How To Avoid The Queue When Luke’s Lobster From New York Opens In Singapore
And other things to expect, like prices.
After a courtship that took a year and several long-haul flights to the US lobster capital of Maine (you know, back when people could still travel), Luke’s Lobster is finally opening here in Orchard next month.
The Singapore franchise has been brought in by lifestyle company Caerus Holding, which also runs a couple of other cult fave American brands here, like New York crepe cake boutique Lady M and Little Damage, a Los Angeles soft-serve ice cream brand.
Luke’s Lobster was opened in 2009 by Luke Holden, an ex-Wall Street banker who set up a seafood shack in New York as a passion project that grew into an empire spanning the Pacific Ocean. Luke’s father ran a wholesale seafood business in Maine, so he was able to offer one of the — if not the — cheapest, most delicious, generously filled lobster rolls in Manhattan (it cost only about USD15 or SGD20, back then). The concept was so popular, it soon expanded across the States into Japan and now spans a total of 36 outlets. When it first opened in Tokyo in 2015, queues were over an hour long.
So what to expect when the Maine-style lobster roll specialist starts operations at Shaw House in August? For now, sink your teeth into this.
While most Luke’s Lobster restaurants in the US and Japan are standalone units, the Singapore outpost will occupy a space in the middle of the ground floor of Isetan Scotts. Yep — in a department store, right where you’d expect to find the beauty counters. Give us a lobster roll over lipstick any day, but it will be interesting to see how the inevitable queues will be managed in such a tight space.
Photo: Leongahkau Leongthongchoy/ Foursquare
Think a 23-seater, but operating at even lower capacity because of the need for safe distancing these days. Decor-wise, Caerus’ CEO Vijay Pillai says that they’re “aiming to bring as close an experience of dining in one of Luke’s Lobster shacks in the US to our customers in Singapore”. If only it could be the Portland Pier seaside flagship store that just opened last year.
Photo: lukeslobster_jp/ Instagram
Anchoring the menu are Luke’s famous lobster rolls, crammed into toasty, buttered split-top buns and drizzled with melted lemon butter and a special blend of seasoning. And also its generously stuffed crab and shrimp rolls. But that’s not all. Once the crew have settled in, “you might see us bring some seasonal specials”, reveals Vijay. Like the luxe New York fave White Truffle Roll stuffed with lobster knuckle and claw that’s been bathed in butter infused with Italian white truffle. Or the Caviar Lobster Roll that comes with your own 20g tin of sustainably farmed caviar. Or even the popular Wasabi Mayo lobster roll from Japan.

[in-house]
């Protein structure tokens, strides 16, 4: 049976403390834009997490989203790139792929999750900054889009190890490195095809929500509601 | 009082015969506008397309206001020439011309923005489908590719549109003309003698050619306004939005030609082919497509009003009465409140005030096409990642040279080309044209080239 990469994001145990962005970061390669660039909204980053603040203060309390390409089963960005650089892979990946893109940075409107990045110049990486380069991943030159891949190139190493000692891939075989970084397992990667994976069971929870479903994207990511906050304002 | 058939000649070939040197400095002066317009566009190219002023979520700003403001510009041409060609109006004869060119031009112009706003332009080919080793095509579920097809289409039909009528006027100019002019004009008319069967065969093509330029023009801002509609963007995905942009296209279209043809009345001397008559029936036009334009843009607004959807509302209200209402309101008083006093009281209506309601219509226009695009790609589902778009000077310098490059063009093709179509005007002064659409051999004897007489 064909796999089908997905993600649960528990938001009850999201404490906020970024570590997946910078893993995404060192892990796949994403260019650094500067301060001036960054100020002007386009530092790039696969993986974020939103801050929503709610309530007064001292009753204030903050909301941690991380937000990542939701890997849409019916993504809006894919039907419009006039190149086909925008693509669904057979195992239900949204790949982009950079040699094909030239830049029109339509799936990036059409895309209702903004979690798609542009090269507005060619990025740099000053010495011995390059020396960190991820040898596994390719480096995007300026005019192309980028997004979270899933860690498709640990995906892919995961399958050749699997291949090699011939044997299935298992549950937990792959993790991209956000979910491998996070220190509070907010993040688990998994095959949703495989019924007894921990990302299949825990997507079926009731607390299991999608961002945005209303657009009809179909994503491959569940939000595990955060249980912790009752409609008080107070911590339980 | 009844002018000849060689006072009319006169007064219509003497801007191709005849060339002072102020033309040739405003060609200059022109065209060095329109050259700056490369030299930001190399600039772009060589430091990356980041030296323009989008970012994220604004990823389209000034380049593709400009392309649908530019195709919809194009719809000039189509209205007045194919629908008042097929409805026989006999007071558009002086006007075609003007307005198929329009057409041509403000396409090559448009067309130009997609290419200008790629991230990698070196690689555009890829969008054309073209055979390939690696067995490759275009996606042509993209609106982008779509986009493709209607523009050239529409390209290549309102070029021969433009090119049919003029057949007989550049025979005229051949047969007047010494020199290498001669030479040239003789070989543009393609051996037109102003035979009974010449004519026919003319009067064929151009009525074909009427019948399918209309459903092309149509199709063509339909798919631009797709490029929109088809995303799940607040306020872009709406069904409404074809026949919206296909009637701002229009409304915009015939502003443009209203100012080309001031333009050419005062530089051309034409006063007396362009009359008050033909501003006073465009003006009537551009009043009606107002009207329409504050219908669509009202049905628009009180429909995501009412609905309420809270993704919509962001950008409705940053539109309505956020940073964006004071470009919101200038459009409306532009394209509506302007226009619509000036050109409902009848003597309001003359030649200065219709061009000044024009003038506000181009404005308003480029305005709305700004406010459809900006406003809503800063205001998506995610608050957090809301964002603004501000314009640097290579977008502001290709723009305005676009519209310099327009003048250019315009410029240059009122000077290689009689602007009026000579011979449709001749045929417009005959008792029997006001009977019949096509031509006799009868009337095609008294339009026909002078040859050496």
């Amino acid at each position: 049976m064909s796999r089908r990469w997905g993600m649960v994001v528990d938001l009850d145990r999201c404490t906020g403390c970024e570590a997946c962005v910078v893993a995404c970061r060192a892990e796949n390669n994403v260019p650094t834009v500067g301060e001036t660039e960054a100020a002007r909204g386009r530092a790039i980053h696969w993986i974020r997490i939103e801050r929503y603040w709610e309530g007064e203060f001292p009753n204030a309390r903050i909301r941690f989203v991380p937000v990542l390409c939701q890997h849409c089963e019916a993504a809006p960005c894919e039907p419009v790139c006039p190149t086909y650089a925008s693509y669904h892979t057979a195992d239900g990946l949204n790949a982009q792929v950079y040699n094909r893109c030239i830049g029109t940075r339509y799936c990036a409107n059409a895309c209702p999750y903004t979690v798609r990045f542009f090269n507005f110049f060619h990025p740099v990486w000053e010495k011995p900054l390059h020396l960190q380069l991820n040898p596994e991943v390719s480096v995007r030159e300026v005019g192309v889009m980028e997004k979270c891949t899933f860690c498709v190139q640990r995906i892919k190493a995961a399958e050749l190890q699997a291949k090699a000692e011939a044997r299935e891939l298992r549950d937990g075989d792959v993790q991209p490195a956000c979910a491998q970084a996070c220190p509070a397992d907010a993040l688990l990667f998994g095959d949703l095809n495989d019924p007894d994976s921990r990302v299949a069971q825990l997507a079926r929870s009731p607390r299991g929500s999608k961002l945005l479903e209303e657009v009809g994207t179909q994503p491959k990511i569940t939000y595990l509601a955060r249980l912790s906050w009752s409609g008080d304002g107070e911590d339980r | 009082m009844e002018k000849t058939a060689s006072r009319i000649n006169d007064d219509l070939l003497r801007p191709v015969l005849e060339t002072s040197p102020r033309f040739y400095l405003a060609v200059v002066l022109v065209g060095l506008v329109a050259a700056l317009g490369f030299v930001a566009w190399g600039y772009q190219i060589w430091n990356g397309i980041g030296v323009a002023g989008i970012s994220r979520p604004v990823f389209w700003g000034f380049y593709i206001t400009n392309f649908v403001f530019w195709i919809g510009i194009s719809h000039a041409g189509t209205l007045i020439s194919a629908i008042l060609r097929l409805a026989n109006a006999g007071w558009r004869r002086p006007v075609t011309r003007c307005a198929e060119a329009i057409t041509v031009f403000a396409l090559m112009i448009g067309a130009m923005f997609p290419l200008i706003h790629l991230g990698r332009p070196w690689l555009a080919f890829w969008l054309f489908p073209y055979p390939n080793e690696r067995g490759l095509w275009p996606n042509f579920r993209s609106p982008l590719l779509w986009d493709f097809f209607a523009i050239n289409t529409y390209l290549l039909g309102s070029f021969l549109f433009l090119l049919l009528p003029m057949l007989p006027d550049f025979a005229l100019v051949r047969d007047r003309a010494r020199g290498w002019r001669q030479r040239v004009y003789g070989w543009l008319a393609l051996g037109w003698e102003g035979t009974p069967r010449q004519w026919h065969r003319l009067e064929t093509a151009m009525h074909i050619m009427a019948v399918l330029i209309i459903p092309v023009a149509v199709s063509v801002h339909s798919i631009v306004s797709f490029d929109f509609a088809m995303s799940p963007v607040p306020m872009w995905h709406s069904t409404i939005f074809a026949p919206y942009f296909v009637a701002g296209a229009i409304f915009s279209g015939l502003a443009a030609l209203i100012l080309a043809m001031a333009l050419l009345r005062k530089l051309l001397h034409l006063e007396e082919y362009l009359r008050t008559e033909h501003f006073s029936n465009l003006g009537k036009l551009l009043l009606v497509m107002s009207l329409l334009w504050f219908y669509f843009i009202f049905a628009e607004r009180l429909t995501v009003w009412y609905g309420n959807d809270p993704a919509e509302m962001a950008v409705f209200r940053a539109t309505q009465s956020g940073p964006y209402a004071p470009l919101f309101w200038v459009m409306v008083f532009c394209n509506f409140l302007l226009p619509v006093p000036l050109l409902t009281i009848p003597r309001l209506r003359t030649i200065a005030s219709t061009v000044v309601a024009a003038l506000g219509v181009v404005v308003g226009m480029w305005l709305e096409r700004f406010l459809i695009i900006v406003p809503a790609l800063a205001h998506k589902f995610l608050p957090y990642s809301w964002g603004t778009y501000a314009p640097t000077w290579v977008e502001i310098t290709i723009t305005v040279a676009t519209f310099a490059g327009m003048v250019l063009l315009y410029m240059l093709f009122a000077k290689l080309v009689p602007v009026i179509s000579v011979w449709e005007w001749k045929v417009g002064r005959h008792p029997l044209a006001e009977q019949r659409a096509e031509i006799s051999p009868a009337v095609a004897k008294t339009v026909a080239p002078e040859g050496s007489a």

For now though, there won’t be any locally-inspired flavours. Says Vijay: “We feel it’s important that the integrity of the product is carried through.”
Sad, but true. All the lobsters at the Singapore outlet will come straight from the Maine mothership, so that they’re as plump, sweet and succulent as you get in the US and Japan. The crustaceans are flash-frozen as soon as they’re caught so they stay super fresh for the long journey.
That also means the lobsters have travelled a lot further than you have in the past few months. But eco warriors can seek comfort in the fact that all of Luke’s Lobster seafood is 100% traceable, sustainable and sourced directly from responsible fisheries and fishermen in Maine and Canada.
Probably not far off from what you’ll pay in America (USD17 or SGD23 for the signature lobster roll currently) and Japan (1580 yen or SGD20). For now, all Vijay will say is that they will “definitely be affordable for the quality that we will be offering”.
“If there’s one thing the pandemic has taught us, it’s that delivery and takeaway can no longer be an afterthought,” acknowledges Vijay. So if you don’t feel like queueing, you can have your lobster roll in the comfort of your home. Luke’s Lobster Singapore will have both an e-commerce website and also be available on food delivery platforms.
Boyish founder Luke Holden (second from left) and his team were supposed to support the Singapore operations during the opening phase. Because of travel restrictions, though, that won’t happen and the SG team has been trained by team leaders who were schooled in New York over the past year. Still, plans are in the pipeline to bring some of the Maine men down. “Once the pandemic eases and restrictions are lifted, we are definitely planning for Luke himself or his team to pay us a visit,” Vijay reveals.
Luke’s Lobster will open in August at #01-K4 Isetan Scotts, Shaw House, 350 Orchard Rd, S238868. Opening hours haven’t been confirmed, but the restaurant will likely open daily from around lunchtime to 8pm, when Isetan closes.
Photo: Luke Holden/ Instagram